At some point, it will become necessary for an employer to adjust their employees’ salaries. More often than not, these adjustments will be upward revisions (pay raises) and not downward revisions (pay cut). This is because naturally, people are non-satiated, in that what they have never seemed to be enough. There is always something more that we believe we can do with a little more money, however, when we get a little more money, we find that there is still more that we can do with the money. Thus, humans naturally prefer more of a thing to less of the thing. This is what makes pay cuts difficult for employers. If not done right, they risk upsetting and demoralizing their workforce, which can be contagious and ends up causing more damage than was intended. It is important to note that even pay raises can also have the same adverse effect on the workforce. This can happen when an individual employee receives a pay raise which is perceived to have been unwarranted. Other employees may feel they are working just as hard and are just as productive, thus there is nothing to justify the raise that they did not receive. Without a doubt, most employees in this situation will feel they have been unfairly treated, which in turn can have adverse effects on productivity and morale. It is thus important to know the right way to make salary adjustments.
Step 1: Ensure a Job Evaluation has been conducted
The first step is to ensure a comprehensive job evaluation has been conducted. A job evaluation is a way of ascertaining the value and worth of a job when compared to other jobs in the company. A systematic comparison between jobs will be performed to find out their relative worth. This is done with the intention of coming up with a rational and defendable pay structure. This is possible because a job evaluation does not evaluate the employee but the job, and considers current company systems and structure in place, as well as any future plans that may come. Jobs are then judged as being “low” or “high” in comparison to other jobs in the company hierarchy.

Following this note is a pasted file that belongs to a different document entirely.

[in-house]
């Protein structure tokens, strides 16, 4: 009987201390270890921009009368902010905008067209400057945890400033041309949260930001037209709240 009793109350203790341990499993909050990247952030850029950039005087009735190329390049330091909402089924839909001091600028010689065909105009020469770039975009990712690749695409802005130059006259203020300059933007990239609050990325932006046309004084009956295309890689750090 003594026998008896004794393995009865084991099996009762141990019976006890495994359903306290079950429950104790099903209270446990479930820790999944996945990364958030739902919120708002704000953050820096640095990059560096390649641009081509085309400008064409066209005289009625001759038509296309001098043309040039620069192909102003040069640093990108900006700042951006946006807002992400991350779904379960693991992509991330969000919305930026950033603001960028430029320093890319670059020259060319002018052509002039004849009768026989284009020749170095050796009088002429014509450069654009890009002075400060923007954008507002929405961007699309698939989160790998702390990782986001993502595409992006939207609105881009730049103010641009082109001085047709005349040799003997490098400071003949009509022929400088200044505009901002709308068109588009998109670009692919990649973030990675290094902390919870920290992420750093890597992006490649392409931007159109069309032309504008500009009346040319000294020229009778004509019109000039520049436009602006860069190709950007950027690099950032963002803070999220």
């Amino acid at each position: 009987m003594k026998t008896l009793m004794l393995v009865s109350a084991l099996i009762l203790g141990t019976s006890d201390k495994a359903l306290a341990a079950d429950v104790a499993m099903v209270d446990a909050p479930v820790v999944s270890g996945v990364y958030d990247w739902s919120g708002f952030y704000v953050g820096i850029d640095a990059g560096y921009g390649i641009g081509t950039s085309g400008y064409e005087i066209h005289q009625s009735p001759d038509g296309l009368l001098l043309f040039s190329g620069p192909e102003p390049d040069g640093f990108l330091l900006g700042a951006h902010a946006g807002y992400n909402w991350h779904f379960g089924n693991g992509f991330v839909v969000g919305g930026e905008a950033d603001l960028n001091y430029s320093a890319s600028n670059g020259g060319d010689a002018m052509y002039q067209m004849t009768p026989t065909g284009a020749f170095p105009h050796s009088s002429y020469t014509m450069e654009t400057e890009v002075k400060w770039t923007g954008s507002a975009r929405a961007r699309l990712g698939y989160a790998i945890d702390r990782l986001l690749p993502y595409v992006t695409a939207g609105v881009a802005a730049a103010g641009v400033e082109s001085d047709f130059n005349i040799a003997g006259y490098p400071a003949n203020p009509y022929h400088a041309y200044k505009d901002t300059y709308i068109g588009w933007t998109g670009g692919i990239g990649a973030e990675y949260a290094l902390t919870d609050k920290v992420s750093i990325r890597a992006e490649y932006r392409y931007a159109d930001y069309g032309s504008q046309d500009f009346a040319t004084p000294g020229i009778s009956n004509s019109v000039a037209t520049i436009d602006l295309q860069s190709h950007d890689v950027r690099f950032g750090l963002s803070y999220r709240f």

Step 2: Ensure a Job Analysis has been carried out
The second step, which is part of the first step, is to ensure a thorough job analysis has been carried out. A job analysis is a process in which the duties and responsibilities of each job in a company are determined and clearly established. A job analysis is very important to a company’s recruitment and retention policy as it uncovers the qualifications and competencies necessary for each job. It produces job descriptions that detail minimum hiring standards for jobs. This goes a long way in ensuring companies seek out the right candidates for each job, limiting the need to keep returning to the job market after a new hire proves to have been mismatched with the job. It is vital that companies get this step correct, as the practice of hiring and subsequently replacing bad hires is a very expensive one. To uncover the conditions of work necessary and the key competencies relevant for each position, interviews with staff or surveys may be conducted.
Step 3: Ensure a reliable Job Grading system is in place
The third step is to ensure a reliable job grading system is in effect. A job grading system is a system that categorises jobs of equivalent worth into groupings called grades. Job grading gives the employer a foundation to base its reasoning for paying its employees different levels of pay. As all positions are evaluated using the same system, job grading ensures that work done of equal value will be rewarded similarly.
Step 4: Carry out a salary survey